Mayan Teacher of Love and Oneness

Quetzalcoatl (or Kukulcan) was born of a virgin birth and lived an intense and often painful life amongst the Toltecs (who are the ancestors of the Mayans). It’s believed that it was when he appeared among the Mayans that their rapid expansion of consciousness began (around 250-830AD). In his life he reached enlightenment and brought forward very clear teachings of oneness and has been compared to Christ, Budhha, Muhammad, and Krishna. He’s often represented as a “plumed or feathered serpent” merging the earth with the heavens and unifying all duality -- spirit and matter, light and dark, good and bad, right and wrong.

Here are just a few of his words, similar to Jesus’ Sermon on the Mount. Some sound very familiar while others take a little while to sink in (especially for the Western mind):

God is one. He does not demand anything; He does not need anything.

Know the honorable condition, and that it is good. Do not commit adultery; do not become drunk; do not deliver yourself immoderately to gambling nor subjugate yourself to chance; do not mention your lineage nor your virile condition; do not be indiscreet or cowardly; do not strive for first place.

How good if by your side the positive word is spoken, the word that causes no harm. If you transmit it, do not enhance or diminish it; say only the exact word. Be aware of your empty and distracted word. For those only provoke perversion. They are not serene and straight words.

You will not forget the elders, the poor, the suffering, the unhappy ones; the ones that have not found home and are living in confusion…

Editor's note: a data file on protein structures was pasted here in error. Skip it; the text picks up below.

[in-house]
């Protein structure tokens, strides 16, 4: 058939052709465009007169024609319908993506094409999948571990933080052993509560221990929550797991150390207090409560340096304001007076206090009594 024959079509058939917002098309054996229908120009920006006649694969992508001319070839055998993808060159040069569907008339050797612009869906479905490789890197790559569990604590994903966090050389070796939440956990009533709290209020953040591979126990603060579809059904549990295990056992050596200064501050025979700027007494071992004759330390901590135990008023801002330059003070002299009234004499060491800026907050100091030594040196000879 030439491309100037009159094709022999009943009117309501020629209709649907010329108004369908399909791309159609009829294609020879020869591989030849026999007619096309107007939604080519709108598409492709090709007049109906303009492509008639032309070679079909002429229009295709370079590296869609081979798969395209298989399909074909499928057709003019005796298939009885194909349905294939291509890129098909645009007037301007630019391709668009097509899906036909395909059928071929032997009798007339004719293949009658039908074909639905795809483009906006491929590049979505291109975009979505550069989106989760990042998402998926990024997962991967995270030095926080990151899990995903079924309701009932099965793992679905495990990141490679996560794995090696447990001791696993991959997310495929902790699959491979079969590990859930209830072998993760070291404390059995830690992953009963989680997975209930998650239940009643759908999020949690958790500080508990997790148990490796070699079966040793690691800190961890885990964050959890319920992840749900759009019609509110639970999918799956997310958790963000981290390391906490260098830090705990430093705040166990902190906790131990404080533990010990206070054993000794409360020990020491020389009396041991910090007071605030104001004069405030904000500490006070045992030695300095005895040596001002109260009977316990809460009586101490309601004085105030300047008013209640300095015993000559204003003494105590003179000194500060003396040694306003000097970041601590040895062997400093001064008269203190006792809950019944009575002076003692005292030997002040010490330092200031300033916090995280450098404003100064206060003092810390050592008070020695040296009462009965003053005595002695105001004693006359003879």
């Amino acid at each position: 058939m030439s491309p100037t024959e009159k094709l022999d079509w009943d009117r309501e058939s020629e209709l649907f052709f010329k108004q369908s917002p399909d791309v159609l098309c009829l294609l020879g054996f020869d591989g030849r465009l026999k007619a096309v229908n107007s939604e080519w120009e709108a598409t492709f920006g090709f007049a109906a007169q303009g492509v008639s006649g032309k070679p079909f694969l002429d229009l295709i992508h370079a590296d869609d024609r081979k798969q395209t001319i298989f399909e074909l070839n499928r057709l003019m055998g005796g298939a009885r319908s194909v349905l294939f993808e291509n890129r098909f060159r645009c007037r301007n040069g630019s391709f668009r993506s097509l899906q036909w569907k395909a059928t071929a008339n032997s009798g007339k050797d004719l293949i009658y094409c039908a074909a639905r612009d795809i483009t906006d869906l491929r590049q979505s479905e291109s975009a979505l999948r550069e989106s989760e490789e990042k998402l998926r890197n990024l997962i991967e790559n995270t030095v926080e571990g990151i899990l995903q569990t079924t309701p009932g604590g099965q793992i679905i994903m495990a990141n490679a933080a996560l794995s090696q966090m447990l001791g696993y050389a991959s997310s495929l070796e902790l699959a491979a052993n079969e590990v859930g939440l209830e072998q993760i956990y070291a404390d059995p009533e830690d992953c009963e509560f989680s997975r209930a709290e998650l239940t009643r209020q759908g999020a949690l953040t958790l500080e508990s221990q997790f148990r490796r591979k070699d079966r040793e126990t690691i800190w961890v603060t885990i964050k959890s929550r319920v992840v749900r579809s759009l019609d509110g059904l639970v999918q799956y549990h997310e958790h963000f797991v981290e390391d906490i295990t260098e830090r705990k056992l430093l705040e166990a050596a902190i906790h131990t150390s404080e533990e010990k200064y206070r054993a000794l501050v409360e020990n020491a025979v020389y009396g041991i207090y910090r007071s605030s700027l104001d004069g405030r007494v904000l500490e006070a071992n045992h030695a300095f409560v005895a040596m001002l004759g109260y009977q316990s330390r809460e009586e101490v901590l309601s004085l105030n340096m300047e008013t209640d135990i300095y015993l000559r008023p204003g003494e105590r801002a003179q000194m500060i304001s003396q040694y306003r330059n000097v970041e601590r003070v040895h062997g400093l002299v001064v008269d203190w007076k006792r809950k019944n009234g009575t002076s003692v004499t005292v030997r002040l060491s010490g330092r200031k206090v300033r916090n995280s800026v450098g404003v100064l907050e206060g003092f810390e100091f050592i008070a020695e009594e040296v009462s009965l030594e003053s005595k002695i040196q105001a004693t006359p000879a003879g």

Do not search excessively for a good appearance. For silently He will take you as you are, in any place, at any moment…Love one another; help one another. For it is false to reject those around you. Give alms to the hungry, even if you have to give your own food. Clothe the ones in rags, even if you have to go naked. Help the ones who need you, even if you have to risk your life. See that you share both one flesh and one humanity.

Do not go into someone else’s coffer. Do not support yourself from someone else’s plate…do not take the lead. If you are given that what you need in the end, do not be mad. And if you are given nothing, be grateful anyway. Heaven wanted it that way. It is deserved.

Do not be sad for human pain and misery; do not be sick and tormented because of it. Is it that only compassion and blandness should be our faith? Be a warrior.


  1. Thank you for sharing this. I have been searching for Mayan info about religion and culture, but keep coming up with just blood letting, human sacrafice and descriptions of the sites. Would you mind sharing some of your source?

  2. Hello there,

    There's not a whole lot of good information on-line. If you're local to Guatemala ... I would check the bookstores (Antigua has some great ones), there are tons of good books on Mayan history. I would also check Amazon.